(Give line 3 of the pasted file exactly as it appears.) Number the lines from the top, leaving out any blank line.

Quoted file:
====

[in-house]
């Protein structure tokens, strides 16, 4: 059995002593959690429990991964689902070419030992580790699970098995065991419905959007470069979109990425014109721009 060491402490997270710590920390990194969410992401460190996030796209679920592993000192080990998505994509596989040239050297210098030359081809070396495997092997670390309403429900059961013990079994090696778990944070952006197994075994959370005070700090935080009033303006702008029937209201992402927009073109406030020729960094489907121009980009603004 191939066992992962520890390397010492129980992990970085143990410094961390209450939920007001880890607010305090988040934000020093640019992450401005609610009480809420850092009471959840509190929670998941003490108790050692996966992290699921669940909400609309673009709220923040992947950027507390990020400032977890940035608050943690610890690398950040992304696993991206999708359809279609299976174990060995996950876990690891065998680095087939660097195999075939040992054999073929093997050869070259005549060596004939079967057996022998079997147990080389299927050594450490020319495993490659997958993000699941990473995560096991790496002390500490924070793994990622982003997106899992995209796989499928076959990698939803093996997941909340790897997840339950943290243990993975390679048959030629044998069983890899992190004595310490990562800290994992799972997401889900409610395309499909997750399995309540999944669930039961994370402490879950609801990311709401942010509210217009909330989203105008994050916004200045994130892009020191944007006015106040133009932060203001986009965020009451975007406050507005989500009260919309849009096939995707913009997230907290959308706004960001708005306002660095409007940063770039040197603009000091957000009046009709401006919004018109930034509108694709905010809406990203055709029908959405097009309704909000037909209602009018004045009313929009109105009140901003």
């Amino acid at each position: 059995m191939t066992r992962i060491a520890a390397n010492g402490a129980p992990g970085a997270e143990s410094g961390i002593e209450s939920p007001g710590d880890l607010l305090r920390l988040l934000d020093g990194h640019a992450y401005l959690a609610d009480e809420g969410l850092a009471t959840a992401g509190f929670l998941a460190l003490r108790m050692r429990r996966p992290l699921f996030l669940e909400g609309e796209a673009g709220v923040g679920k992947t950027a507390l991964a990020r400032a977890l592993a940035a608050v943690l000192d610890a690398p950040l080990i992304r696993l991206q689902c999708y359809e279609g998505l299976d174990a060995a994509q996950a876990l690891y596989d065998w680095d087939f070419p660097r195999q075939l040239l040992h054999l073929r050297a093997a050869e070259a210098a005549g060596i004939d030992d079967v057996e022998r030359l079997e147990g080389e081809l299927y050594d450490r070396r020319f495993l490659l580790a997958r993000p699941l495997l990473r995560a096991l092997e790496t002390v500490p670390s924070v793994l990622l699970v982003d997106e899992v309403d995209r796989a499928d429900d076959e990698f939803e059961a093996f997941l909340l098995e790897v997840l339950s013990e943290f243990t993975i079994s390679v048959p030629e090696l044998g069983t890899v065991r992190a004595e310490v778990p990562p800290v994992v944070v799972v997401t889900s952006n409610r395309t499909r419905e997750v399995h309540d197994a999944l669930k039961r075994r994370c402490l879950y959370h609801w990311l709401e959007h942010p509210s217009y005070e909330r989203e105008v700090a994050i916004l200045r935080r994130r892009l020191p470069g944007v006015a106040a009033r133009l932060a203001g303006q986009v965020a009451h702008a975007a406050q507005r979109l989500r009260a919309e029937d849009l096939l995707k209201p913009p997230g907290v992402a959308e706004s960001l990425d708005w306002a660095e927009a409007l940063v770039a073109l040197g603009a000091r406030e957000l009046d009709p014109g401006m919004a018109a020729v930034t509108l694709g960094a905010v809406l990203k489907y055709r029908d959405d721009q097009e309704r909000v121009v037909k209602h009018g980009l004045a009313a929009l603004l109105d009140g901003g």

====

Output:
């Amino acid at each position: 059995m191939t066992r992962i060491a520890a390397n010492g402490a129980p992990g970085a997270e143990s410094g961390i002593e209450s939920p007001g710590d880890l607010l305090r920390l988040l934000d020093g990194h640019a992450y401005l959690a609610d009480e809420g969410l850092a009471t959840a992401g509190f929670l998941a460190l003490r108790m050692r429990r996966p992290l699921f996030l669940e909400g609309e796209a673009g709220v923040g679920k992947t950027a507390l991964a990020r400032a977890l592993a940035a608050v943690l000192d610890a690398p950040l080990i992304r696993l991206q689902c999708y359809e279609g998505l299976d174990a060995a994509q996950a876990l690891y596989d065998w680095d087939f070419p660097r195999q075939l040239l040992h054999l073929r050297a093997a050869e070259a210098a005549g060596i004939d030992d079967v057996e022998r030359l079997e147990g080389e081809l299927y050594d450490r070396r020319f495993l490659l580790a997958r993000p699941l495997l990473r995560a096991l092997e790496t002390v500490p670390s924070v793994l990622l699970v982003d997106e899992v309403d995209r796989a499928d429900d076959e990698f939803e059961a093996f997941l909340l098995e790897v997840l339950s013990e943290f243990t993975i079994s390679v048959p030629e090696l044998g069983t890899v065991r992190a004595e310490v778990p990562p800290v994992v944070v799972v997401t889900s952006n409610r395309t499909r419905e997750v399995h309540d197994a999944l669930k039961r075994r994370c402490l879950y959370h609801w990311l709401e959007h942010p509210s217009y005070e909330r989203e105008v700090a994050i916004l200045r935080r994130r892009l020191p470069g944007v006015a106040a009033r133009l932060a203001g303006q986009v965020a009451h702008a975007a406050q507005r979109l989500r009260a919309e029937d849009l096939l995707k209201p913009p997230g907290v992402a959308e706004s960001l990425d708005w306002a660095e927009a409007l940063v770039a073109l040197g603009a000091r406030e957000l009046d009709p014109g401006m919004a018109a020729v930034t509108l694709g960094a905010v809406l990203k489907y055709r029908d959405d721009q097009e309704r909000v121009v037909k209602h009018g980009l004045a009313a929009l603004l109105d009140g901003g």